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Verizon to publish data on phone records requests

Updated: Saturday, December 21, 2013 |
Verizon to publish data on phone records requests story image
WASHINGTON (AP) - Verizon Communications Inc. says it will publish information on the number of requests for customer records it received from law enforcement agencies this year.

The announcement Thursday from the country's largest cellphone carrier comes as debate over data-gathering by the National Security Agency intensifies in Washington. The NSA's collection of hundreds of millions of Americans' phone records under secret court order was revealed in June in documents leaked by former NSA contractor Edward Snowden.

Verizon says it will publish its report online early next year and update it twice a year.

A presidential advisory panel this week recommended sweeping changes to the surveillance programs. Those include limiting the bulk collection of phone records by stripping the NSA of its ability to store that data in its own facilities.
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CHICAGO (AP) -- Comcast says it is planning to hire thousands and roll out new tools to improve its customer service.

The Philadelphia company has long been dogged by a terrible reputation for customer service. It told a cable industry trade show in Chicago that it will add 5,500 customer service jobs over the next few years, build three new call centers and add technicians.

It also wants to simplify its bills and will begin testing new versions in Portland, Oregon, in June.


WASHINGTON (AP) -- The Senate has sustained President Barack Obama's veto of a bill that would have scrapped a new government rule on union elections.

The vote Tuesday was 96-3. It marked the second time Congress has failed to override an Obama veto since Republicans took control of the House and Senate in January. Obama earlier vetoed legislation to build the Keystone XL pipeline.

Proponents of the union rules say they are modest reforms that would simplify and streamline union elections. They say they would limit the ability of companies to drag out the certification process and buy time to fight the union.

Critics say the new rules would allow unions to ambush companies with demands for votes on representation.


FRESNO, Calif. (AP) -- A drone large enough to carry tanks of fertilizers and pesticides has won rare approval from federal authorities to spray crops in the United States.

Officials say the drone, called the RMAX, is a remotely piloted helicopter that weighs 207 pounds. Yamaha Corp. U.S.A. developed the aircraft.

Smaller drones weighing a few pounds had already been approved for limited use to take pictures that help farmers identify unhealthy crops. The RMAX is the first time a drone big enough to carry a payload has been approved.

The drone already has been used elsewhere, including by rice farmers in Japan. The FAA approved it for the U.S. on Friday.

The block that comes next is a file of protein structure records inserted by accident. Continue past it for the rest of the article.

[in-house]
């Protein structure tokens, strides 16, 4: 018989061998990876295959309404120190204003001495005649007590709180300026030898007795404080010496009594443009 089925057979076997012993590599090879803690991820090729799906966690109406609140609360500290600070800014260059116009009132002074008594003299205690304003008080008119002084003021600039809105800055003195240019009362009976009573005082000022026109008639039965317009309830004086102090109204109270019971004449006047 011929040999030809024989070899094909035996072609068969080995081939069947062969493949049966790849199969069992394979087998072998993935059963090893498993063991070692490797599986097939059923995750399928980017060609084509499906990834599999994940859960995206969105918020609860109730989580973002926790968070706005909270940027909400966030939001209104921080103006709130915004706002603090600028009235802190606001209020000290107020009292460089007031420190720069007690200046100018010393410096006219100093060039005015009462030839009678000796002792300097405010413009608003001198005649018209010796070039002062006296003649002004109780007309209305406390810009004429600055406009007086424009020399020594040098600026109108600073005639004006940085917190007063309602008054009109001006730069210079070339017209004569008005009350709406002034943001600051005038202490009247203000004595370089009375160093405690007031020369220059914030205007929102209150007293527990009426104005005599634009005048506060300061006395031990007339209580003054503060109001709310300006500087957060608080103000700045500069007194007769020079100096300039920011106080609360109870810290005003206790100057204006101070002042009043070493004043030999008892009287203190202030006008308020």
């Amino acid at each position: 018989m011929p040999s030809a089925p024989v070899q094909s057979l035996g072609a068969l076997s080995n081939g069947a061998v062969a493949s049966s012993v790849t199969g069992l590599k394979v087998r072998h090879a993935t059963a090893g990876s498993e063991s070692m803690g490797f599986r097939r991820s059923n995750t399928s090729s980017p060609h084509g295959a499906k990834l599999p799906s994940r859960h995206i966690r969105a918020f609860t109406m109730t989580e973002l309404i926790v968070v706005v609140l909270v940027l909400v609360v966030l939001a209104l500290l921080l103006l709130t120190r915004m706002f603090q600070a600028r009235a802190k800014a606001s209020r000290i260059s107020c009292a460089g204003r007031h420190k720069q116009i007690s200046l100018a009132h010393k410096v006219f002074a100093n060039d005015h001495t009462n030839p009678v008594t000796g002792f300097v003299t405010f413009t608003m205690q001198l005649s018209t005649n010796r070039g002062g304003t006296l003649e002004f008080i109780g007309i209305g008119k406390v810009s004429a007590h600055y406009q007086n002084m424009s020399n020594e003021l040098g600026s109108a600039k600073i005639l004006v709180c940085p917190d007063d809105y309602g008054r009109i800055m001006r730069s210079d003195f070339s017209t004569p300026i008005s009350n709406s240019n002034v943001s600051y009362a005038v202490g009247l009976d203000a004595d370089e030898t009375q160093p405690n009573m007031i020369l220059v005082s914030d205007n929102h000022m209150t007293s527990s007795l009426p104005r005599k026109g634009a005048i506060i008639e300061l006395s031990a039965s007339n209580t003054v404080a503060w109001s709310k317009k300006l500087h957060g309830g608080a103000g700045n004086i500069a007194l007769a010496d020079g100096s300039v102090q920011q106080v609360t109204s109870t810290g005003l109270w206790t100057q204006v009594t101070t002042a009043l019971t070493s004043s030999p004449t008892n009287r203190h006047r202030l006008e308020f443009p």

The drone is best suited for precision spraying on California's rolling vineyards and places that are hard to reach from the ground or with larger, piloted planes.


WELLINGTON, New Zealand (AP) -- Internet file-storage company Mega Ltd., launched in 2013 by indicted entrepreneur Kim Dotcom, failed Wednesday in a bid to list on New Zealand's stock market.

Mega last year announced plans to list through a maneuver known as a reverse takeover.

But TRS Investments, the intended vehicle for the listing, filed a notice with the market today saying Mega had failed to get approval from its shareholders for the takeover.

Dotcom previously founded the file-sharing site Megaupload, which became wildly popular before it was shut down by U.S. authorities in 2012.

U.S. prosecutors are seeking to extradite Dotcom from New Zealand on racketeering charges, accusing him of facilitating massive piracy of songs and movies.

Dotcom says he can't be held responsible for those who used Megaupload for illegal downloading. His extradition hearing has been delayed several times and is now due to be heard some time after Sept. 1.


LAS VEGAS (AP) -- The developer of a sprawling Chinese-themed resort on the Las Vegas Strip says the hotel-casino is expected to open by mid-2018 on the former site of the Stardust Hotel.

Nevada Gov. Brian Sandoval and officials from Malaysia-based Genting Group placed golden shovels into hard dirt Tuesday afternoon at the 88-acre site next to Circus Circus, signaling the start of construction for Resorts World Las Vegas.

Genting Group first promised a 2016 opening when it bought the site from Boyd Gaming in 2013 for $350 million.

Boyd Gaming had partially built its proposed Echelon casino-hotel on the site before it stopped construction in 2008 as the economic downturn took hold.

Plans for the $4 billion Resorts World Las Vegas include 3,500 rooms, an outdoor amphitheater and a possible panda habitat.

Washington Times